It’s the last Sunday of September. I don’t know where all the time has gone! It seemed like summer was stretching forward, indefinitely, with promises of adventures yet to come…! It is always somewhat forlornly that one thinks back of all those beautiful summer eves that were spent doing nothing at all, since there was another day just another peaceful sleep away.
September is when Autumn inches forward and somehow, every year, manages to catch you by surprise. This year’s September has been wonderfully sunny, and this weekend was no exception. Having lingered around most of the morning, and having had a traditional Swedish pancake lunch (fried in butter until golden, and served with a sprinkle of sugar on top), I ventured out into the sunshine.
Following winding footpaths across fields and through villages, I found myself full of energy — making a brisk September countryside walk the perfect end to the week.
The local farm had some gorgeous sunflowers shining in the afternoon sun, and I noticed that the walnut trees in the background were full of fruit. I’ve been living in the UK for six years, to the week, but I’m still childishly fascinated by the ‘exotic’ trees and plants that thrive in English soil.
My walk reached its end in a local village, where I had a look around before turning back. Walking around the not-yet familiar streets and pedestrian footpaths, I had a feeling of having arrived somewhere, even if it wasn’t the plan. Sometimes such things just happen, with no foresight to guide the way. To me, it just added to the feeling of adventure.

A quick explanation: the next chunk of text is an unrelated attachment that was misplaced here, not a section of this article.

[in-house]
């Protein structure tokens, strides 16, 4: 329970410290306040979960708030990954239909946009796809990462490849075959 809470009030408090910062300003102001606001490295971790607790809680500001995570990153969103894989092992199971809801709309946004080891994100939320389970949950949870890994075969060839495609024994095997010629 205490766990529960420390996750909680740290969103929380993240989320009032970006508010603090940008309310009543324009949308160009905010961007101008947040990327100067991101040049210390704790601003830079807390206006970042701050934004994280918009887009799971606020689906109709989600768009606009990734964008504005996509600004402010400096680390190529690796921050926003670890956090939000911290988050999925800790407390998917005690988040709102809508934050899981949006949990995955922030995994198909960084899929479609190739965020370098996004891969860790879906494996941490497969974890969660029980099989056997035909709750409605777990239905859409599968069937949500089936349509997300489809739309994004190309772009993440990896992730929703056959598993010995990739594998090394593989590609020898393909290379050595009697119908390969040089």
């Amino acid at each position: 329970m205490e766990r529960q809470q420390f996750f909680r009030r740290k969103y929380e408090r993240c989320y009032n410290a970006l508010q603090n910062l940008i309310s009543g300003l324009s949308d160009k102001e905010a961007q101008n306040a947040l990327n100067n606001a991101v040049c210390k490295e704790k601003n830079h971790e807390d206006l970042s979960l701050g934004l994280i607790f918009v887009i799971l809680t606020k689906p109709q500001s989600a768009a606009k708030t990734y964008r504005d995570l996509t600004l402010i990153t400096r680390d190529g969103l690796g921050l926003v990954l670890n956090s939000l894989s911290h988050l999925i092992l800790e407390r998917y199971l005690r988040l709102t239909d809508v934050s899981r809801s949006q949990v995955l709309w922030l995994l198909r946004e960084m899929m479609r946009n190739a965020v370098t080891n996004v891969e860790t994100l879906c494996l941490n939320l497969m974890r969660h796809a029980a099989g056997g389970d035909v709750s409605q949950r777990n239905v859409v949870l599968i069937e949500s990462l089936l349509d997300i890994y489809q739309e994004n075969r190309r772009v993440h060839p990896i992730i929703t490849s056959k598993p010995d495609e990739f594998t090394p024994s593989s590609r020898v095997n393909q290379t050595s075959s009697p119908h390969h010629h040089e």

The local church had organ music streaming through it’s open doors, adding to a feeling of familiarity. Village people were comings or an evening prayer, tracing the path from their own dwellings onto that of the church. Though not religious myself, I do appreciate the sense of community that a shared ritual such as Holy Day worship must bring. To me, organ music brings back memories of the last day of school, and all the excitement of freedom soon to be had.
I must remember for next year to make better use of the summer evening light, for it is gone so fast. September is when Autumn inches in on you,when days grow shorter, and when evening shadows grow longer, no matter how fast you walk.
Heading homewards, I brushed against blackberries, regretting not having brought a bag to collect them in. I remember an evening with a fiend, when I filled my hands with foraged berries till I could hold no more,, and returned home to make delicious crumble. Instead, I listened to chickens cooing, and admired the gilded hills in the sunset distance, all the while wondering what’s meant to be done with all the sloes.
It is very quiet over the fields in the early evening, although the cry of a gull from the calm lake can be heard over the hedgerows. Getting closer, I could see rabbits bounding, bright cottontails in the grass. A fox ran past, chasing them, but more like a farmer shoos his sheep than a predator stalking its prey. A few foraged apples that had found their way into my pockets found a purpose as a stranger’s gift to a glossy, brown horse.